Treatment, support sustain couple through infertility struggles
Posted May 23
Updated May 24
Raleigh, N.C. — For many young couples, becoming parents is a basic life goal.
But some find the winding path to parenthood frustrating, challenging and heartbreaking.
According to the Centers for Disease Control and Prevention, infertility issues affect about 10 percent of the reproductive-age population, or about one in every eight couples. The stress of trying to become pregnant and carry a child to full term weighs on the hearts and minds of millions of people, often turning into a revolving door of tests, trips to the doctor and treatments – waiting and hoping.
Michael and Jean Marie Whaley waited five years to welcome their daughter, Bess, into the world. Along the way, they suffered through three miscarriages.
"I worked on my health really hard for that year," Jean Marie Whaley said of the initial attempts at getting pregnant. "After a year, I got pregnant for the first time and miscarried early. It wasn't until the third loss that I, we decided to get help and more testing done."
The tests came back normal, but the couple had a diagnosis – infertility, or not being able to get pregnant within a year of trying nor being able to carry a pregnancy to birth.
"On the one hand, it's good news because there's no reason that we can't have a child. On the other hand, there was nothing to be fixed," Jean Marie Whaley said of the diagnosis. "If there had been a clear-cut reason and we had said, 'This is the thing that needs to be fixed. This is the thing we need to do.,' that would have been great, too."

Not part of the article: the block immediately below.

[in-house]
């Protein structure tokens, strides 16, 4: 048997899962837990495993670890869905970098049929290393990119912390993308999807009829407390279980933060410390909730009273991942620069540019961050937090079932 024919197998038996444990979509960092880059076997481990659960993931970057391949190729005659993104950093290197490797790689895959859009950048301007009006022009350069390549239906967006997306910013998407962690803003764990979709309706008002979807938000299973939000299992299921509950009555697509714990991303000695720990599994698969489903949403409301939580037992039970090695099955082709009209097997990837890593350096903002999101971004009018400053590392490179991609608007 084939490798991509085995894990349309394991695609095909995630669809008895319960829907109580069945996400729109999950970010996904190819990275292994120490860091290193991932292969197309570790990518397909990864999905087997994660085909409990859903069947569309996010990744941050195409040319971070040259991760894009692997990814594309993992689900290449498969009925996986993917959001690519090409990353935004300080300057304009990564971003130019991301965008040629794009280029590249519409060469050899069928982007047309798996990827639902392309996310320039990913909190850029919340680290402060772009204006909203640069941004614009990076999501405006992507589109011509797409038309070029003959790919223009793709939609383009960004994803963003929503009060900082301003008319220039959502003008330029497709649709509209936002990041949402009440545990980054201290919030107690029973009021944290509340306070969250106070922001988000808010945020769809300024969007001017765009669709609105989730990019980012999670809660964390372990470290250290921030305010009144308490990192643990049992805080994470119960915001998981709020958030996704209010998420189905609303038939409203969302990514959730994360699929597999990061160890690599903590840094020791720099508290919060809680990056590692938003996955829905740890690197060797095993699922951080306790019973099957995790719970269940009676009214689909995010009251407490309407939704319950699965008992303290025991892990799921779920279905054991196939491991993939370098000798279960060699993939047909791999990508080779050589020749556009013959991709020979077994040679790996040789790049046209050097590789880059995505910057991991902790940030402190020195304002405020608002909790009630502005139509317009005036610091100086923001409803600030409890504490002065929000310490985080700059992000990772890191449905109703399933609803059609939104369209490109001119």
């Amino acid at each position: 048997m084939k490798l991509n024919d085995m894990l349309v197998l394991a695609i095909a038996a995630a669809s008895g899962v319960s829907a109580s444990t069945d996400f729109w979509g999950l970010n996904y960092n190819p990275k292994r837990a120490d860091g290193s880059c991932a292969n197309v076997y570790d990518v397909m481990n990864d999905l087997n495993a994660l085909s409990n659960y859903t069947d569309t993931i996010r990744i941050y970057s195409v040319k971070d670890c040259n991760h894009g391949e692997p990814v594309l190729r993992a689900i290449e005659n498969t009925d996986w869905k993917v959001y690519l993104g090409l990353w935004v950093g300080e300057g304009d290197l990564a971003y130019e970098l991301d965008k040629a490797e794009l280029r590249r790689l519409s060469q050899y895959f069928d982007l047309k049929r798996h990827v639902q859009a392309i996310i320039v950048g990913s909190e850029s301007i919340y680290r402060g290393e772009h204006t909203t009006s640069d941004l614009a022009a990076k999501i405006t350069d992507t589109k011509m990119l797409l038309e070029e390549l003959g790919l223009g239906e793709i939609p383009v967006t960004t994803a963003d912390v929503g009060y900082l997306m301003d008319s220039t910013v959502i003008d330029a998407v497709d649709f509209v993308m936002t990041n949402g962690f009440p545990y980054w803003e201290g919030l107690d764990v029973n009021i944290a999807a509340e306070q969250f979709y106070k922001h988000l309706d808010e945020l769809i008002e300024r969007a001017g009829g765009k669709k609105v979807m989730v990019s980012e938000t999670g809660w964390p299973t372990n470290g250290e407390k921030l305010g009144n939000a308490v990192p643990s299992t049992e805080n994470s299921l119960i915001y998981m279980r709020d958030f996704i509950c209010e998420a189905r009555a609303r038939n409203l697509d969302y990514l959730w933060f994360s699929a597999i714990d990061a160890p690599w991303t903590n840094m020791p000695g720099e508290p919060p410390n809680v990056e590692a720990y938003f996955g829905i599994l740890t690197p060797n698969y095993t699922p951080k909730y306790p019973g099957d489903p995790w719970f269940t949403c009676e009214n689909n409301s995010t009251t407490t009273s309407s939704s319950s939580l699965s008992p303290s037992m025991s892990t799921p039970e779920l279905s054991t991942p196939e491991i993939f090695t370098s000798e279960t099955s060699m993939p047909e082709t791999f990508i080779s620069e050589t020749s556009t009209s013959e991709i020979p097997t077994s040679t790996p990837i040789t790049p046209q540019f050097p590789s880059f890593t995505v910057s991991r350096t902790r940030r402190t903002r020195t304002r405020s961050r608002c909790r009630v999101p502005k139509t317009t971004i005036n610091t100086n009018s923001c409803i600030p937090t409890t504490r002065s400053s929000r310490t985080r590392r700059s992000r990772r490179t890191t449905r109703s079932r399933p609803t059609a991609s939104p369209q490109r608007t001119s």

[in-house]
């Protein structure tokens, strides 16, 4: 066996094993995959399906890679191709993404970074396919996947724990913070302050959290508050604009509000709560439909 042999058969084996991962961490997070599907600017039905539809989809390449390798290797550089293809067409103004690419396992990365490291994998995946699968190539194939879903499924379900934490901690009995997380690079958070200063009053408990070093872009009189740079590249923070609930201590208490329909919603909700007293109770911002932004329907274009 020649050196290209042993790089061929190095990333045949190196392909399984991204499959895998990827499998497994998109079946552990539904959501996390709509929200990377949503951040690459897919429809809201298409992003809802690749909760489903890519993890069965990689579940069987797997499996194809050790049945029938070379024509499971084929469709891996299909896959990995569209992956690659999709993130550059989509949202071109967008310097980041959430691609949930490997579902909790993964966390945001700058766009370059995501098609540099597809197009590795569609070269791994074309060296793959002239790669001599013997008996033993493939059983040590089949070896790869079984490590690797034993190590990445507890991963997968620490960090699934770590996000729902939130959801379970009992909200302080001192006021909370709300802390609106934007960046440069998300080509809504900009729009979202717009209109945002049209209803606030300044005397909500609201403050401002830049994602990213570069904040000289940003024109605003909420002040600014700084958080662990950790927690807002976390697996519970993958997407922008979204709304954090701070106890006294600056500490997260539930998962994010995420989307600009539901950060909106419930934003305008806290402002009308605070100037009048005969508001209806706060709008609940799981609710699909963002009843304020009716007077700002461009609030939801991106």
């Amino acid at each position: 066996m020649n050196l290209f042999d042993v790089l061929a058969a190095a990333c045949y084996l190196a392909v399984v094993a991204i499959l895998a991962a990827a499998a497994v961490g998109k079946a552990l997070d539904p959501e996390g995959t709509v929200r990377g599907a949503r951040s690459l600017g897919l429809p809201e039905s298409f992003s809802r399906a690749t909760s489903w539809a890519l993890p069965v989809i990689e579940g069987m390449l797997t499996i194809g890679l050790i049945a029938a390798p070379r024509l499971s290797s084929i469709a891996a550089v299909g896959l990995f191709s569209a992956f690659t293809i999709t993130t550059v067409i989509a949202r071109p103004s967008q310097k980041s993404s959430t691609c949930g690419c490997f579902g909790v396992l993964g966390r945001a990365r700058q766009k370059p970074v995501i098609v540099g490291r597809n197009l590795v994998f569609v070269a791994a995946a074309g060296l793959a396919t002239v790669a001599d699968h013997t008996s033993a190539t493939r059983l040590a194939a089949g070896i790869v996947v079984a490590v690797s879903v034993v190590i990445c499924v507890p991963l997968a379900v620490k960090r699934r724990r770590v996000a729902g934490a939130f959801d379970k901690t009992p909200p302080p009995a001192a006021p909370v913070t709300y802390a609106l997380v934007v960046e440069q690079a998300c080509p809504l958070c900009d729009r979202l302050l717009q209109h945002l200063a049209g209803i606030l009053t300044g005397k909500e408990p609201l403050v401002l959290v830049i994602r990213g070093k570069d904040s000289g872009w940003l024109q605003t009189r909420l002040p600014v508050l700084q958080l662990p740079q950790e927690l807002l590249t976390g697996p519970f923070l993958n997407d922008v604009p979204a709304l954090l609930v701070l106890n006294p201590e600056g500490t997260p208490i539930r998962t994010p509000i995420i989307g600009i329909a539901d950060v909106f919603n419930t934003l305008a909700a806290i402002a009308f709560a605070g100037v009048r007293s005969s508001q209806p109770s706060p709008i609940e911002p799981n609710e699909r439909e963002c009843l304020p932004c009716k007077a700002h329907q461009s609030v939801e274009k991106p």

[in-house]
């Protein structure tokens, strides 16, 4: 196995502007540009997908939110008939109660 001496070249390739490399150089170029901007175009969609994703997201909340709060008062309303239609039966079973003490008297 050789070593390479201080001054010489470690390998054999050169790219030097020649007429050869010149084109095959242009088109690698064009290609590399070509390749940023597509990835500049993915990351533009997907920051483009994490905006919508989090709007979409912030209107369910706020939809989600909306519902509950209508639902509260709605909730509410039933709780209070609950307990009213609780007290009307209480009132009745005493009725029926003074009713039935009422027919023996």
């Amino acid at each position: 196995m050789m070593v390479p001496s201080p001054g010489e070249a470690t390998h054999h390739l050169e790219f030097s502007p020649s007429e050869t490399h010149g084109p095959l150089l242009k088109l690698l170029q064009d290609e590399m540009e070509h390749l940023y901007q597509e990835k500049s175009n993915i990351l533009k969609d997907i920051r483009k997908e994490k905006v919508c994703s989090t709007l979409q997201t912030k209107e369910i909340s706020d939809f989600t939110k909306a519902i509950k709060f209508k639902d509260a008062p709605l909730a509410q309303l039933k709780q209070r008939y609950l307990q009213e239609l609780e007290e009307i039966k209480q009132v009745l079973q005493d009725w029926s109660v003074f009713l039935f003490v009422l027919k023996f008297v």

The couple says, in their half-decade struggle of starting a family, being happy for others who were having children was a struggle.
"One of the worst things going through this is not being able to celebrate other people's joy. And I had always, and Michael too, we've always enjoyed being around kids, enjoyed our nieces and nephews and our friends' children and children at church, "Jean Marie Whaley said. "When that became a source of pain, that was a loss on top of a loss. Then to hear a friend gets pregnant, too, it made that loss fresh for me."
Michael Whaley said he struggled to find much information on how men should help deal with miscarriages. The one thing he did see was the importance of supporting his wife.
"How? What am I supposed to do with this grief and guilt and rage and watching her become a shell of who she really is because of the pain? Support her how?" Michael Whaley said. "So, I tried my best to be as supportive as I could, and hopefully I was."
As they continued to struggle, the Whaleys said they slowly met others, including people in their own family, who had struggled to get and stay pregnant.
"I was surprised at how many women we knew, even in our families, who when this started to happen, they said, 'It happened to me, too,'" Michael Whaley said.
"It's like there is this strange little secret society, and then it happens to you, and you find out that it was much more common than I thought," Jean Marie Whaley said. "I had no idea it was so common."
Jean Marie Whaley said some of her friends allowed her to grieve through the struggle.